By Mike Archer. Abbotsford is once again front and centre in the provincial and national media as reporters from CBC Radio, CTV TV and City TV converge on Jubilee Park to cover the peaceful protest by members of the Abbotsford Chapter of the BC/Yukon Drug War Survivors (DWS).
Cover Photo by Bas Stevens
It began on CBC Radio Tuesday and will continue, almost unabated, throughout the morning and beyond on Wednesday. CTV and CBC TV both covered the protest Tuesday evening.
Mayor Banman went on TV to tell the City’s side of the story – that due to fire code violations and the danger of propane heaters and BBQs near canvas tents the protesters had to remove all tents and structures.
All of the provincial and Vancouver media covering the story so far are relating the story back to the Abbotsford Chicken Manure Homeless Incident June 4th when the city used chicken feces to disperse and displace the men and women from their camp opposite the Salvation Army.He never explained, nor was he asked, why the fire department couldn’t simply show the members of the DWS living in the village how to operate the propane heaters and BBQ safely. Banman seemed convinced that what he was saying made sense and would be swallowed hook line and sinker by anyone listening to him.
The protest began October 20 and has been gathering steam ever since with more and more protesters joining the temporary village that has grown up near the south end of Jubilee Park.
The City of Abbotsford has given protesters a deadline of Wednesday at 4 pm to get all of their tents and structures out of the park or face an injunction the City intends to apply for if protesters do not comply with the City’s written request.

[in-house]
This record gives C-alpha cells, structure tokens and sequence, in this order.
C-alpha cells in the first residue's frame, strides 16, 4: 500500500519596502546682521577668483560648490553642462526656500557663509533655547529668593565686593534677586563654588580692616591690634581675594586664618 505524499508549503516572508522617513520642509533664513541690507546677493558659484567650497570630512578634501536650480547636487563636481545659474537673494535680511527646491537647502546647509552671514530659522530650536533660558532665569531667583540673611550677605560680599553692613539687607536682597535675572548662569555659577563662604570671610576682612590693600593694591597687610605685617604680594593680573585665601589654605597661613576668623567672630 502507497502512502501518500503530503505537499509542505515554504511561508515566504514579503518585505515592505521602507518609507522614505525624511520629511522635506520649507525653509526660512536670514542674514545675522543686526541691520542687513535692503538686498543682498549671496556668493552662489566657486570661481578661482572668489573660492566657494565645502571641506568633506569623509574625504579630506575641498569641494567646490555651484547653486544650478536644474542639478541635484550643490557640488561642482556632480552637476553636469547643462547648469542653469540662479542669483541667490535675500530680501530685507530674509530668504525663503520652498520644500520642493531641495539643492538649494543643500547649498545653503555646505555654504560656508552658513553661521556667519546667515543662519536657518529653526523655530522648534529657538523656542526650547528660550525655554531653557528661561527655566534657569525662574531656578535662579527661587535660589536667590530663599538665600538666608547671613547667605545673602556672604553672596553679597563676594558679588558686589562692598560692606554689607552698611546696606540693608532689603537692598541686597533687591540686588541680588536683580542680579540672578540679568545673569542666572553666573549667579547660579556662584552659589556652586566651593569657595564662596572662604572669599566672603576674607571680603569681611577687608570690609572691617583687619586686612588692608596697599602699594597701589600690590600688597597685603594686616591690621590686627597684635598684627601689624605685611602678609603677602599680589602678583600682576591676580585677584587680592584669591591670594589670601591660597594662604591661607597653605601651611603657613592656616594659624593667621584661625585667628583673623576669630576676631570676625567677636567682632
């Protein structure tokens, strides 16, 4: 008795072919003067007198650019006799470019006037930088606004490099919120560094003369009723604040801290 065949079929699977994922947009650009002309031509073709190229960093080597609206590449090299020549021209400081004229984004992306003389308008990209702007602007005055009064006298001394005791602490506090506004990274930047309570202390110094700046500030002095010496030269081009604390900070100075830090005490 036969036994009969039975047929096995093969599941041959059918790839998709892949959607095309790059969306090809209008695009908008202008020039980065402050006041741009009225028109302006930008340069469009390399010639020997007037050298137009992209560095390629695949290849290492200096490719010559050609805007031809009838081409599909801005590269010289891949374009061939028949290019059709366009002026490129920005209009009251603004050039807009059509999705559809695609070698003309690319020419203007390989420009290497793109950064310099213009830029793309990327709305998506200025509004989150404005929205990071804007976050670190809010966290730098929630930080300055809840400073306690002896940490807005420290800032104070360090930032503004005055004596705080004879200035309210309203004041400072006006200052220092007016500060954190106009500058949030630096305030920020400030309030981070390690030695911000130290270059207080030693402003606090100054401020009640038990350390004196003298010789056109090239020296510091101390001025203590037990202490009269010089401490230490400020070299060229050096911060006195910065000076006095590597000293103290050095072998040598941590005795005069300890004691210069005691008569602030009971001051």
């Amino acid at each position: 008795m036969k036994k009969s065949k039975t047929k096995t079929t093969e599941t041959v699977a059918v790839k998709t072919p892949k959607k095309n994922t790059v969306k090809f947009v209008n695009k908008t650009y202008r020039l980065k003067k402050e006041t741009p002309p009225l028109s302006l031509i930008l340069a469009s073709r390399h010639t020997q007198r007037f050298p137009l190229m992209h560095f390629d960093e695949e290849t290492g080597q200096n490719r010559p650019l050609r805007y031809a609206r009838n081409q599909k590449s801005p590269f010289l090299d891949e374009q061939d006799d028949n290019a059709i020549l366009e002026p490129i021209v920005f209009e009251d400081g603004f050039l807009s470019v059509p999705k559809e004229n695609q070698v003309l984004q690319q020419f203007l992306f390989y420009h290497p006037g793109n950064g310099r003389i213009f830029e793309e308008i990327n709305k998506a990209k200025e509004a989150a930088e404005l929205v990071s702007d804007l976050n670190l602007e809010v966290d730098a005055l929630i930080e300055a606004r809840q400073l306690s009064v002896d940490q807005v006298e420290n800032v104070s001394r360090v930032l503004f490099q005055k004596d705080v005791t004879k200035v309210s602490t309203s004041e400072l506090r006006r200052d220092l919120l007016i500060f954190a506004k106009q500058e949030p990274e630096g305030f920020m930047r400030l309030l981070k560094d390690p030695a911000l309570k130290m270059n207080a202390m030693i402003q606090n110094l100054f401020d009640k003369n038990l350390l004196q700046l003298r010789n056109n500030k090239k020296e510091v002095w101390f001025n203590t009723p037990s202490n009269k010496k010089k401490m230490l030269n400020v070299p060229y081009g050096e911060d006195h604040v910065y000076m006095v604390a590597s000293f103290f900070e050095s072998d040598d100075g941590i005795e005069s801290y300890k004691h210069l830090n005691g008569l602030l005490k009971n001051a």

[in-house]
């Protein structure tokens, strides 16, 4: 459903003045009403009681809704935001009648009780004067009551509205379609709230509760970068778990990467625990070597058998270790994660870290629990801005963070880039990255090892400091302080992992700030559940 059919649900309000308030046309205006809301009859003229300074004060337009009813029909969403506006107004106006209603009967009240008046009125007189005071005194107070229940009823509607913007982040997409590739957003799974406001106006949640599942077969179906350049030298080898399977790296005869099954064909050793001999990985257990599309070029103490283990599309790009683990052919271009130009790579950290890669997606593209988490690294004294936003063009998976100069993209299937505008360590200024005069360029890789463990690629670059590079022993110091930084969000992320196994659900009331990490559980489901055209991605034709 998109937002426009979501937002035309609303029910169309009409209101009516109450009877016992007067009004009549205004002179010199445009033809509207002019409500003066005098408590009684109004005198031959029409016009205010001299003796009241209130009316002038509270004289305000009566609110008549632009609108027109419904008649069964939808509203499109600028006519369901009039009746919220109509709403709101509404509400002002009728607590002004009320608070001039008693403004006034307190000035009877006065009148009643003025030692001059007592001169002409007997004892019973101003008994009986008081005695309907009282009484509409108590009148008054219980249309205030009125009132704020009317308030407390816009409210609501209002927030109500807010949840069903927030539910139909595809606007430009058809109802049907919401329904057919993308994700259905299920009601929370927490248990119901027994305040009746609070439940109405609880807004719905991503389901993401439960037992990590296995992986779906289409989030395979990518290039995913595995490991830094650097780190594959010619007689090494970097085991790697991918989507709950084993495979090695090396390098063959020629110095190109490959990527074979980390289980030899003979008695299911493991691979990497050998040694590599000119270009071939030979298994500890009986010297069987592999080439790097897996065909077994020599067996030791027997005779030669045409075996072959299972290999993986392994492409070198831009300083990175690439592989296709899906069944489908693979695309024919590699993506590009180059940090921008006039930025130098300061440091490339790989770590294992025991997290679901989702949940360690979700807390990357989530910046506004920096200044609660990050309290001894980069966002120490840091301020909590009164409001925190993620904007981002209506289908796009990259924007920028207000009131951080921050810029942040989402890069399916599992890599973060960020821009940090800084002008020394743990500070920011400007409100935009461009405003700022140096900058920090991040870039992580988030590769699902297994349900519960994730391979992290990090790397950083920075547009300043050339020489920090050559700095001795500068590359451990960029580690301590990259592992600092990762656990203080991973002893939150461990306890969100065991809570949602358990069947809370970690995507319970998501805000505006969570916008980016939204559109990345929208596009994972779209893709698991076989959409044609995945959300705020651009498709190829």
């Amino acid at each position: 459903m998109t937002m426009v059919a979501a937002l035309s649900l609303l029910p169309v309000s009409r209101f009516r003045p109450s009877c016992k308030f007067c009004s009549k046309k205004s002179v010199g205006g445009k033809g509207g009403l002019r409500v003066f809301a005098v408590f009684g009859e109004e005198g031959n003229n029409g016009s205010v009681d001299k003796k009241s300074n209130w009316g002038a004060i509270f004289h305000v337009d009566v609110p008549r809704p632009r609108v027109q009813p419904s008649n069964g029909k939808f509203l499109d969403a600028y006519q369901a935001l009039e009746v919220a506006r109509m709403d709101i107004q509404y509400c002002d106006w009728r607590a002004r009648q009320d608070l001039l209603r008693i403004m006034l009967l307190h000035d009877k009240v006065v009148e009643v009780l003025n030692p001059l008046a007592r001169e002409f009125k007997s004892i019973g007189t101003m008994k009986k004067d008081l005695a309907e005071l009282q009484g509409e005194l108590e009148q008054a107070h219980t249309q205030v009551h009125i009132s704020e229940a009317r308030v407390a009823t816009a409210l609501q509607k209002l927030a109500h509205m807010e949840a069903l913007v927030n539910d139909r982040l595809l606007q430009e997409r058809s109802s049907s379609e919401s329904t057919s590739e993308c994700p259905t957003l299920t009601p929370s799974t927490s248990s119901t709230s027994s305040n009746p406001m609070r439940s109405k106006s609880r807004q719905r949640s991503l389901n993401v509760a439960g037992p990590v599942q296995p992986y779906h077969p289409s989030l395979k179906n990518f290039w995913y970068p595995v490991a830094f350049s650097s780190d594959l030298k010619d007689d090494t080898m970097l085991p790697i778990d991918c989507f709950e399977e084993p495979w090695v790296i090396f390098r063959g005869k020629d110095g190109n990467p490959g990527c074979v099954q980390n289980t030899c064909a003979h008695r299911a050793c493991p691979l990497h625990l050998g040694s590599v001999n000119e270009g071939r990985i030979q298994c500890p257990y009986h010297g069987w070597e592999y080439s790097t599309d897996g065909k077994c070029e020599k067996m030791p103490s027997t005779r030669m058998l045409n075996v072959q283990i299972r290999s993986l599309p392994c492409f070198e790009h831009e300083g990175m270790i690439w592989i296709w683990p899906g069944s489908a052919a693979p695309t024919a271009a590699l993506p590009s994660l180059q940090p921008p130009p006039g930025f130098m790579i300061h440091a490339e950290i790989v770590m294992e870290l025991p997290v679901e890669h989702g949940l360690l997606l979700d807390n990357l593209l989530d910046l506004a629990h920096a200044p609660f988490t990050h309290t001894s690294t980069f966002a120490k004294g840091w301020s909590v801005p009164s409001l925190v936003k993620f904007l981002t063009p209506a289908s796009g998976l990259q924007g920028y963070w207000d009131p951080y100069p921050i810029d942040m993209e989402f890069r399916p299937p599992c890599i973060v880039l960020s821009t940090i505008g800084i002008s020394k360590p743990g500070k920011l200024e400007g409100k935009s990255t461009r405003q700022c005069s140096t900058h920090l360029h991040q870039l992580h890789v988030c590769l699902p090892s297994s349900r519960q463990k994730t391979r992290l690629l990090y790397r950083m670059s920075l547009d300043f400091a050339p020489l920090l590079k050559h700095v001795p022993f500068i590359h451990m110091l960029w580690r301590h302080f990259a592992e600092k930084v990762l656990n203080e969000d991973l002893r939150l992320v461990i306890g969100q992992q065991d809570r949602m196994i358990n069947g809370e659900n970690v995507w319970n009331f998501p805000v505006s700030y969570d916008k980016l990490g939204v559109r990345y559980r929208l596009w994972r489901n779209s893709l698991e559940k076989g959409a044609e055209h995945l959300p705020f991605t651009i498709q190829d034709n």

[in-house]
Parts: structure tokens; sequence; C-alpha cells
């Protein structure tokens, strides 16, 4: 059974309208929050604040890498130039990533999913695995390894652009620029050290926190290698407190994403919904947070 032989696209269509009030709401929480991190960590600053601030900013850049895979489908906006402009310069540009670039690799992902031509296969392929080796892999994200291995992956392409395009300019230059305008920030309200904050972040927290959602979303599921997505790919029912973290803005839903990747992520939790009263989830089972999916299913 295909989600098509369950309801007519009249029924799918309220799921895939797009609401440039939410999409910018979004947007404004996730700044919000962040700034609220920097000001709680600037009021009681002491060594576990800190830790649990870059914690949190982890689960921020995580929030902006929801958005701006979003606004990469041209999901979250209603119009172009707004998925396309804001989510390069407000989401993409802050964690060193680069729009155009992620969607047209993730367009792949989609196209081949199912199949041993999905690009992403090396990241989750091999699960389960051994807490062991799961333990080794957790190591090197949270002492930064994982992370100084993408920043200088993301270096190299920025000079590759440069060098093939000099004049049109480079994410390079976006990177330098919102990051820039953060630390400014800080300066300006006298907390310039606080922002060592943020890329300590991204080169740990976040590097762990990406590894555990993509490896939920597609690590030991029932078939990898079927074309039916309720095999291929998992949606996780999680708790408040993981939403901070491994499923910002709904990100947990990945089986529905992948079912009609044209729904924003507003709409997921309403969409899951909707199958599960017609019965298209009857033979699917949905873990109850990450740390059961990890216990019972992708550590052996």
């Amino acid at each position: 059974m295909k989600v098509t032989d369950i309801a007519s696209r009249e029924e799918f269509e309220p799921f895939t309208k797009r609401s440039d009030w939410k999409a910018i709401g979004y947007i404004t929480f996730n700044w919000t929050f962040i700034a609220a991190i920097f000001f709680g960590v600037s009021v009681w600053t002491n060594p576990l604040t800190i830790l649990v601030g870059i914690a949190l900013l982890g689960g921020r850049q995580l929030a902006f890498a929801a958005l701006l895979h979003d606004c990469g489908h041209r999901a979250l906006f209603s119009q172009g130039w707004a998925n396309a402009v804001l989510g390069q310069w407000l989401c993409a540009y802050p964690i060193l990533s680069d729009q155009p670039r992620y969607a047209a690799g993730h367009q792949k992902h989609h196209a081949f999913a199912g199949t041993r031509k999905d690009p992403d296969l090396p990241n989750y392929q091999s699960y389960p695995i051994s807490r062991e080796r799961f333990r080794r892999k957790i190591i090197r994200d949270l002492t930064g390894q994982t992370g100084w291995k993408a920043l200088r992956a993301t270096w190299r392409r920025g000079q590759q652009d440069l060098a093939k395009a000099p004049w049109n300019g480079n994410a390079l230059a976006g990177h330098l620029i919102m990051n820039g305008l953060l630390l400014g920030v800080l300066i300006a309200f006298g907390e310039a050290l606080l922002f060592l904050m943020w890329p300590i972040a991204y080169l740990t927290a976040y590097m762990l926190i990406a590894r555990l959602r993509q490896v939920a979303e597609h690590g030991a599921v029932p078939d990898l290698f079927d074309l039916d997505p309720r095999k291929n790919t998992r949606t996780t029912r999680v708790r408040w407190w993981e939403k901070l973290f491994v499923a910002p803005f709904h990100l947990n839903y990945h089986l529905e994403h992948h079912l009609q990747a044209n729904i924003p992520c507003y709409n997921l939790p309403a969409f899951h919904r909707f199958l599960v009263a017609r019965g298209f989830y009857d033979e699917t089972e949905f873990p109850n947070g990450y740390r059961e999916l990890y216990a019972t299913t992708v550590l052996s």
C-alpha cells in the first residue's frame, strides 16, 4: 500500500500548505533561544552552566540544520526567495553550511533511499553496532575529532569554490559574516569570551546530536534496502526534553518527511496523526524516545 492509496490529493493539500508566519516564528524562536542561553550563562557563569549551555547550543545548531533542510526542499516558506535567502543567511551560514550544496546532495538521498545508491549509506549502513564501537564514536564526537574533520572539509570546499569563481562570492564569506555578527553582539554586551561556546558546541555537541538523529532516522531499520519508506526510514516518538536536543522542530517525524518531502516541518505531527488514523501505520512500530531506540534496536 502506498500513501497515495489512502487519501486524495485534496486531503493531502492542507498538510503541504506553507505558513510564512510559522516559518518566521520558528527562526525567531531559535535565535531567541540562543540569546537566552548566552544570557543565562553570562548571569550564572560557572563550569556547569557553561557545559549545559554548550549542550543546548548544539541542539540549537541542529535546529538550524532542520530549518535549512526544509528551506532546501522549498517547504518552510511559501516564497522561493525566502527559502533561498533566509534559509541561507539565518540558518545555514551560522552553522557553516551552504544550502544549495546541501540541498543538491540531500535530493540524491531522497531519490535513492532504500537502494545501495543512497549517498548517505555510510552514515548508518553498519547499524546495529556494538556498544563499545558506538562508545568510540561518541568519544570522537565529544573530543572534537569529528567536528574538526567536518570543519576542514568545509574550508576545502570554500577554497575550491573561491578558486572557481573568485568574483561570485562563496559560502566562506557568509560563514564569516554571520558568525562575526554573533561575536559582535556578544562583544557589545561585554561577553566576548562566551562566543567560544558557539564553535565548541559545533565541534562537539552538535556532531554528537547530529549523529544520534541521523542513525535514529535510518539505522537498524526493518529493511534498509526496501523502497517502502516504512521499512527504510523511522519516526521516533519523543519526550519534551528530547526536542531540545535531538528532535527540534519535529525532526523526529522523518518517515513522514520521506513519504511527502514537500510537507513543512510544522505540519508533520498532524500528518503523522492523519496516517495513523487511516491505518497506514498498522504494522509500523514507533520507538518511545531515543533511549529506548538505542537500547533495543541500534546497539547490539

DWS spokesperson Barry Shantz, together with representatives from the Pivot Legal Society will be holding a press conference at the Jubilee Park Wednesday morning at 11:30 at which time a press release will be distributed to media in attendance.
The last time Abbotsford’s homeless crisis received provincial, national and even international attention was when Abbotsford Today broke the story about City of Abbotsford, with the prior approval of the Salvation Army, dumping chicken feces on an encampment of homeless men and women who had taken refuge across the street from the Salvation Army on Gladys Avenue.
Partially as a result of that event and the later move by the City to have the homeless moved from the next encampment where that had sought refuge, DWS members decided to move the Jubilee Park where they could make a stand for their civil rights and remain in public view for the sake of their own safety.
Interviewed by Abbotsford Today on Sunday, several residents of the protest site spoke about how safe they feel now that they are living together in full public view and out of the ravines, ditches and alleyways where they are at risk of being harassed by police or city workers.